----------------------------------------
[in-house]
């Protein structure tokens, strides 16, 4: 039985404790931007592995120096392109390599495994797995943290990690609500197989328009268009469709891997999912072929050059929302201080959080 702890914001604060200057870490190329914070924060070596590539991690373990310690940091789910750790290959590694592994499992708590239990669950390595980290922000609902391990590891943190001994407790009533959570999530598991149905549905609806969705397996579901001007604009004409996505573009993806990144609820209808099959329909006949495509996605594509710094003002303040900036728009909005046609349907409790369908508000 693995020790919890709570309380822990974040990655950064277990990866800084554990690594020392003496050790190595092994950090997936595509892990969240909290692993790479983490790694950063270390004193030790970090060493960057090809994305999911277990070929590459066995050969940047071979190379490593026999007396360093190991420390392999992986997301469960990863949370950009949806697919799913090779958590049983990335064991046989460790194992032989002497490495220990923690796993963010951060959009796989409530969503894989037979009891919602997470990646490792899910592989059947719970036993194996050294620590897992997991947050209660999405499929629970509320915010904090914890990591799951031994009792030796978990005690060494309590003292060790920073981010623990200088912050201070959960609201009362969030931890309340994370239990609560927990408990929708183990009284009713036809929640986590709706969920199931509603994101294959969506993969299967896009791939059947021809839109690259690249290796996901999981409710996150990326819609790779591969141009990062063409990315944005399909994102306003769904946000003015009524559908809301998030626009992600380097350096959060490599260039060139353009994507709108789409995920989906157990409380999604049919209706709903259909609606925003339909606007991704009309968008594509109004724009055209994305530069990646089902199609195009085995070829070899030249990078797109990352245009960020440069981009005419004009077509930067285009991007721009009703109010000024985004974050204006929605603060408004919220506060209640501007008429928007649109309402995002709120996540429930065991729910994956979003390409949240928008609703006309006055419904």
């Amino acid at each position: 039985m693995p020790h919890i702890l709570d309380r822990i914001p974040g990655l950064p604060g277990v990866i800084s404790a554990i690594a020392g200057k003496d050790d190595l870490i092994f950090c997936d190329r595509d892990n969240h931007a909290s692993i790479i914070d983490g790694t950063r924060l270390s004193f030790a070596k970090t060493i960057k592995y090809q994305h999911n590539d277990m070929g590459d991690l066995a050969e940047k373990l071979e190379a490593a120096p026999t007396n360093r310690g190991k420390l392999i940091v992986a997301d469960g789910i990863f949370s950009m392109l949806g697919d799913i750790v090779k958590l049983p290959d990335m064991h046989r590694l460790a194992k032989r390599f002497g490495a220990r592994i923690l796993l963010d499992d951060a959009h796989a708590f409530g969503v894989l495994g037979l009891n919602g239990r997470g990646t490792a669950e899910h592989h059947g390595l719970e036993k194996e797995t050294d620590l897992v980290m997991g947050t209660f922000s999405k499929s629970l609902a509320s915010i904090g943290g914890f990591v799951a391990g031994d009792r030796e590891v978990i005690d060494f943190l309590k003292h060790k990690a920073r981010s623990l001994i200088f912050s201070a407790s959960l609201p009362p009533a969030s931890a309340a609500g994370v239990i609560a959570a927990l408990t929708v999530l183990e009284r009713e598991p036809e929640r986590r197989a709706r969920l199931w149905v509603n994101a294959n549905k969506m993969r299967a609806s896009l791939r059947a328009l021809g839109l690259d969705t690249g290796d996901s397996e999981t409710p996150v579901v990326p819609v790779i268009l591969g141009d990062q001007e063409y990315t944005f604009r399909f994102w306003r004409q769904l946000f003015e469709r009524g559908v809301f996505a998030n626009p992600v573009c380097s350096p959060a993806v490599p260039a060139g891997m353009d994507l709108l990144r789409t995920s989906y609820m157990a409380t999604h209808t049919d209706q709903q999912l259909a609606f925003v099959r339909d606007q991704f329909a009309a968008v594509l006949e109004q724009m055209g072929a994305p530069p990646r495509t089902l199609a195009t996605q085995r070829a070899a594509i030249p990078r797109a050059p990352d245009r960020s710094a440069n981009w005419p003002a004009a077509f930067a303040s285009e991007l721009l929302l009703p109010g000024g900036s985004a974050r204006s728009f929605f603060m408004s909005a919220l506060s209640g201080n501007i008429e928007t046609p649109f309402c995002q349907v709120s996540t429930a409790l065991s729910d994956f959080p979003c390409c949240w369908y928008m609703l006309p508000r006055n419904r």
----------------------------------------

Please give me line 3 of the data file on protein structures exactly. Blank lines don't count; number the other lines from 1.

């Amino acid at each position: 039985m693995p020790h919890i702890l709570d309380r822990i914001p974040g990655l950064p604060g277990v990866i800084s404790a554990i690594a020392g200057k003496d050790d190595l870490i092994f950090c997936d190329r595509d892990n969240h931007a909290s692993i790479i914070d983490g790694t950063r924060l270390s004193f030790a070596k970090t060493i960057k592995y090809q994305h999911n590539d277990m070929g590459d991690l066995a050969e940047k373990l071979e190379a490593a120096p026999t007396n360093r310690g190991k420390l392999i940091v992986a997301d469960g789910i990863f949370s950009m392109l949806g697919d799913i750790v090779k958590l049983p290959d990335m064991h046989r590694l460790a194992k032989r390599f002497g490495a220990r592994i923690l796993l963010d499992d951060a959009h796989a708590f409530g969503v894989l495994g037979l009891n919602g239990r997470g990646t490792a669950e899910h592989h059947g390595l719970e036993k194996e797995t050294d620590l897992v980290m997991g947050t209660f922000s999405k499929s629970l609902a509320s915010i904090g943290g914890f990591v799951a391990g031994d009792r030796e590891v978990i005690d060494f943190l309590k003292h060790k990690a920073r981010s623990l001994i200088f912050s201070a407790s959960l609201p009362p009533a969030s931890a309340a609500g994370v239990i609560a959570a927990l408990t929708v999530l183990e009284r009713e598991p036809e929640r986590r197989a709706r969920l199931w149905v509603n994101a294959n549905k969506m993969r299967a609806s896009l791939r059947a328009l021809g839109l690259d969705t690249g290796d996901s397996e999981t409710p996150v579901v990326p819609v790779i268009l591969g141009d990062q001007e063409y990315t944005f604009r399909f994102w306003r004409q769904l946000f003015e469709r009524g559908v809301f996505a998030n626009p992600v573009c380097s350096p959060a993806v490599p260039a060139g891997m353009d994507l709108l990144r789409t995920s989906y609820m157990a409380t999604h209808t049919d209706q709903q999912l259909a609606f925003v099959r339909d606007q991704f329909a009309a968008v594509l006949e109004q724009m055209g072929a994305p530069p990646r495509t089902l199609a195009t996605q085995r070829a070899a594509i030249p990078r797109a050059p990352d245009r960020s710094a440069n981009w005419p003002a004009a077509f930067a303040s285009e991007l721009l929302l009703p109010g000024g900036s985004a974050r204006s728009f929605f603060m408004s909005a919220l506060s209640g201080n501007i008429e928007t046609p649109f309402c995002q349907v709120s996540t429930a409790l065991s729910d994956f959080p979003c390409c949240w369908y928008m609703l006309p508000r006055n419904r």